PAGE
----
EEOC moves forward with plan to expedite cases

The Washington field office of the Equal Employment Opportunity Commission plans to launch a triage system for processing discrimination cases on June 1, despite objections from labor union officials.

In a memo sent to Washington field office staff Thursday, Dana Hutter, acting director of the field office, explained that case reviewers will now work with a supervisory administrative judge to determine whether cases should be dismissed, granted summary judgment or allowed a hearing. EEOC judges can issue summary judgments in favor of either the complainant or the defendant agency if the facts of the case are clear and not in dispute.

"From the beginning, the impetus for this program was the fact that cases were not being processed quickly enough to provide justice to the parties," said Hutter. Still, when he first proposed a triage system in March, it caused an outcry among EEOC union members and civil rights groups concerned that federal employees claiming discrimination would be denied hearings. Their outcry prompted Hutter to meet with union leaders.

Even so, the new plan is little changed from the March proposal in that it will allow agency employees--Washington field office deputy director Silvio Fernandez and possibly state and local coordinator David Gonzalez--to vet incoming hearing requests and categorize them. If cases are processed for summary judgment or dismissal, the parties will not be able to conduct discovery. Hutter stressed, however, that the commission's administrative judges will retain authority to overrule the processing decision, allowing the parties both discovery and a hearing.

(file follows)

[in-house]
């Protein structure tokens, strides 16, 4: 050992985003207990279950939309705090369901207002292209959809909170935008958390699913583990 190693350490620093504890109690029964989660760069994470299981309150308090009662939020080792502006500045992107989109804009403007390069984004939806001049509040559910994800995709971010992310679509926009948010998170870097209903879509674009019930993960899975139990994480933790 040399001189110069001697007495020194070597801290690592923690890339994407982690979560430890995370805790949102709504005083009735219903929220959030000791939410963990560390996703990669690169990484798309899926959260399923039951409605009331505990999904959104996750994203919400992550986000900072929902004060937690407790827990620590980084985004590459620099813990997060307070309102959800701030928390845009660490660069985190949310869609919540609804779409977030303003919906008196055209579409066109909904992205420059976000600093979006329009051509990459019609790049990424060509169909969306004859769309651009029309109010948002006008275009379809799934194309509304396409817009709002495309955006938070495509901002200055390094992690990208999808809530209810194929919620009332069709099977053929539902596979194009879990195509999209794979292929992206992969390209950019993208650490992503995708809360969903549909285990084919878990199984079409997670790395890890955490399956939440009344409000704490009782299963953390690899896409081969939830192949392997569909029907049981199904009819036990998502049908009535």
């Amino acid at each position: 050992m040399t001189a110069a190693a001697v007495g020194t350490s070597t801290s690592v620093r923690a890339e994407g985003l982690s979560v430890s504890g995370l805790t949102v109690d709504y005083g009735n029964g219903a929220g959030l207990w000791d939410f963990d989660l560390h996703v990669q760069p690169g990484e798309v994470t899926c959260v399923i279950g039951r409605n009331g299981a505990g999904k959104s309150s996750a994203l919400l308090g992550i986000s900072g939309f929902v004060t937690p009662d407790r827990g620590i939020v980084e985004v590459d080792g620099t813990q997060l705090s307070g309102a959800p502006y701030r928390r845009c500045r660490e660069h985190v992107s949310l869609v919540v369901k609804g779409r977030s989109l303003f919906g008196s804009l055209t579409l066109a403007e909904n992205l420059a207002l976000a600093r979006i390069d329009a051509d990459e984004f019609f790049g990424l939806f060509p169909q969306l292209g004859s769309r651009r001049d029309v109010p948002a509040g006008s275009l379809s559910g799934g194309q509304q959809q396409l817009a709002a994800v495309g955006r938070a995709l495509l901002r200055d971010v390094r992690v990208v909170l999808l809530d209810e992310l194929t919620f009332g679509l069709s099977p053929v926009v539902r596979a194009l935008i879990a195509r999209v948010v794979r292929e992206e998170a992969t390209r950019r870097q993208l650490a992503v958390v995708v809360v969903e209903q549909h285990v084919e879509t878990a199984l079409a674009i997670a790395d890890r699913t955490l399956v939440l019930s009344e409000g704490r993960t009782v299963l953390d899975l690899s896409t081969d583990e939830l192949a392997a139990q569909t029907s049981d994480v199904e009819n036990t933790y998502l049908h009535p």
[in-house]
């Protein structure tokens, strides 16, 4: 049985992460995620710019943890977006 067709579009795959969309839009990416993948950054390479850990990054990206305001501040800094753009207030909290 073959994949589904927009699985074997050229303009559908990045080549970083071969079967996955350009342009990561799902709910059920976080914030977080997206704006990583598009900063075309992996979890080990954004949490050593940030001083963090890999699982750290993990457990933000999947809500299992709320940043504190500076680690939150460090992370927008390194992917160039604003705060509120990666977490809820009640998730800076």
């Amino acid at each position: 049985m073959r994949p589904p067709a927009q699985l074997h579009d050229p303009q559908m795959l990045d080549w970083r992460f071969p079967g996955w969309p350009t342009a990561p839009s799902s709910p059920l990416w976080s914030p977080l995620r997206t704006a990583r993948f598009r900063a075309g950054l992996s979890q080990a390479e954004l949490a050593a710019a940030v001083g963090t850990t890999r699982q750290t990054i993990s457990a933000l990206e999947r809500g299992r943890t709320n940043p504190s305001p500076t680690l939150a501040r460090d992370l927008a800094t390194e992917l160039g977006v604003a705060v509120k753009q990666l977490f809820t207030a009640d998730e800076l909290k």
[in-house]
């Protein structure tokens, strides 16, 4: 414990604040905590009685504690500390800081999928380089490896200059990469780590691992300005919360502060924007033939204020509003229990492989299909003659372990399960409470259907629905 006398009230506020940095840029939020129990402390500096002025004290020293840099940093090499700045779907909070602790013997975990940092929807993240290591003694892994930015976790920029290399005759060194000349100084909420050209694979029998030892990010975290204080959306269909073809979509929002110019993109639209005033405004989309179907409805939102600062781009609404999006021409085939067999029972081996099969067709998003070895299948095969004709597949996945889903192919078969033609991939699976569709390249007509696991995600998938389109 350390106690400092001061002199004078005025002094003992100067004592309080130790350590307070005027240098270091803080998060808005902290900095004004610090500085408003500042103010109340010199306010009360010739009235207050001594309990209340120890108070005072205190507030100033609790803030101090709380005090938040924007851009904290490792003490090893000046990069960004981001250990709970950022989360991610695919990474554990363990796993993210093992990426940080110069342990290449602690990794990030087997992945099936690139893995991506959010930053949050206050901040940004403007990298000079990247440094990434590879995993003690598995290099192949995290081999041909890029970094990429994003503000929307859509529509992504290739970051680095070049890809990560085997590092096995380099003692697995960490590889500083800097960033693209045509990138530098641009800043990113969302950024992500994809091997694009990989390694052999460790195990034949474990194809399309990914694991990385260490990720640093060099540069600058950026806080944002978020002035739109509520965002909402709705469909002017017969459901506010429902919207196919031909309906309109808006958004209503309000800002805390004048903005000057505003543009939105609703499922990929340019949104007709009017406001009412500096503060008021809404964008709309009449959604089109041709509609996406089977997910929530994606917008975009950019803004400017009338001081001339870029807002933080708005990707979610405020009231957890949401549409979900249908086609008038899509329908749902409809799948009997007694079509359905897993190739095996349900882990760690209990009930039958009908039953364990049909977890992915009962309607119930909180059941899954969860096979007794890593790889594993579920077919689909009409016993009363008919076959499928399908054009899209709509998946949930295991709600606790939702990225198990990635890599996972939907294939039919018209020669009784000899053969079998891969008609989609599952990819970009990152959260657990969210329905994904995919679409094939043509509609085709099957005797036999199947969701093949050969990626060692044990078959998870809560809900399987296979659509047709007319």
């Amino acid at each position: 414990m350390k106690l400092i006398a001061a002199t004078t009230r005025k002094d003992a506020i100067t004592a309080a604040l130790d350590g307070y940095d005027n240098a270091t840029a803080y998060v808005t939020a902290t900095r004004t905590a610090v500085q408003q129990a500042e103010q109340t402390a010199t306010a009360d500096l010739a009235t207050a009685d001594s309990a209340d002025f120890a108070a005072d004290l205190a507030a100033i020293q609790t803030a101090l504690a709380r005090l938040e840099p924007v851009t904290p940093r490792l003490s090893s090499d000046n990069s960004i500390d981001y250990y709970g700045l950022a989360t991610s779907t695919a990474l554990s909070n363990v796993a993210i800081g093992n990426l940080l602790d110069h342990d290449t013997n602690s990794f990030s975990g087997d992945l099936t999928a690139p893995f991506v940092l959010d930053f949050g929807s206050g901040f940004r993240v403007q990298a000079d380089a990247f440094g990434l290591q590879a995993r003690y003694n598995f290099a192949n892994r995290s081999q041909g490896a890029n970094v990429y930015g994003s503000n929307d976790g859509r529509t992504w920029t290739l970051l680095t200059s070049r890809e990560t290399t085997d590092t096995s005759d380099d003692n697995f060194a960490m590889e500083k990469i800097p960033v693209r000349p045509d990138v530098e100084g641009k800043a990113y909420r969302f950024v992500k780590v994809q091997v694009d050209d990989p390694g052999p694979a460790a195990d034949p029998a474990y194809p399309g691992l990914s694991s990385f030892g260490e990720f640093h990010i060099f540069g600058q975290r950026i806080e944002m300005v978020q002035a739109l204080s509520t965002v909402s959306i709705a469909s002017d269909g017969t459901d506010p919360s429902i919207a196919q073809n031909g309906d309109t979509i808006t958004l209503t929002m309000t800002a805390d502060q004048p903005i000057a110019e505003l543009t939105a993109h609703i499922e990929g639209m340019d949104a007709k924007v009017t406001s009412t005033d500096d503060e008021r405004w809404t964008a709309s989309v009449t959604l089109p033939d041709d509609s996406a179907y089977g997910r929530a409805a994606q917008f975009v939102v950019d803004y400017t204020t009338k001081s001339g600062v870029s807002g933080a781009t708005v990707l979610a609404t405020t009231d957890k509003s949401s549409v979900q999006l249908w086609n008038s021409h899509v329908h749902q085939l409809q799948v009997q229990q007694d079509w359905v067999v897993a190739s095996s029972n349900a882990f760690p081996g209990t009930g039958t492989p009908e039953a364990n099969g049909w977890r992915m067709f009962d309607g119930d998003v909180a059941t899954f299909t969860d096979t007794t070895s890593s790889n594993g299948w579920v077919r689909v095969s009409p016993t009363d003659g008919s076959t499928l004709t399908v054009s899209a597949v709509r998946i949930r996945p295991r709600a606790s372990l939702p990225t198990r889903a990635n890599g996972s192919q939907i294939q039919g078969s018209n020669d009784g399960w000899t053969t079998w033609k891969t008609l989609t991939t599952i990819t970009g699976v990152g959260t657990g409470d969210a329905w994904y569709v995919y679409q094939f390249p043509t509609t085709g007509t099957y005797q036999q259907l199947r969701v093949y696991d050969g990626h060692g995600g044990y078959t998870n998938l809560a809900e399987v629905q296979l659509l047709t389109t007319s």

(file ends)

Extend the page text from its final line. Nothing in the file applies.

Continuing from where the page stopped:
A key change from the March proposal is the increased role of a supervisory administrative judge in guiding the agency employees in categorizing cases. Hutter said that he worked with the field office's supervisory judges in drafting the revised plan.

In March, union advocates said that the proposed process change required regulatory approval and should be published in the Federal Register for public comment. Hutter dismissed that claim, saying that he had met with union leaders and felt that he had fulfilled his bargaining obligation.

Andrea Brooks, national vice president for the Women's and Fair Practices division of the American Federation of Government Employees, has threatened to file an unfair labor practices complaint if Hutter's plan is implemented. She also charged that the plan was part of a strategy by EEOC Chairwoman Cari Dominguez to deny hearings to federal employees. Hutter denied that charge, and said that only he was responsible for the creation of the new triage process.

Until now, he said, all cases "were on this slow conveyor belt" with every case granted a set period for discovery. The result, he said, was a lengthy hearing process that now averages 421 days. "The processing of cases ought to be customized to fit the case," he said, adding that "I am confident that there are enough checks and balances that no one--agency or complainant--risks a deprivation of due process."

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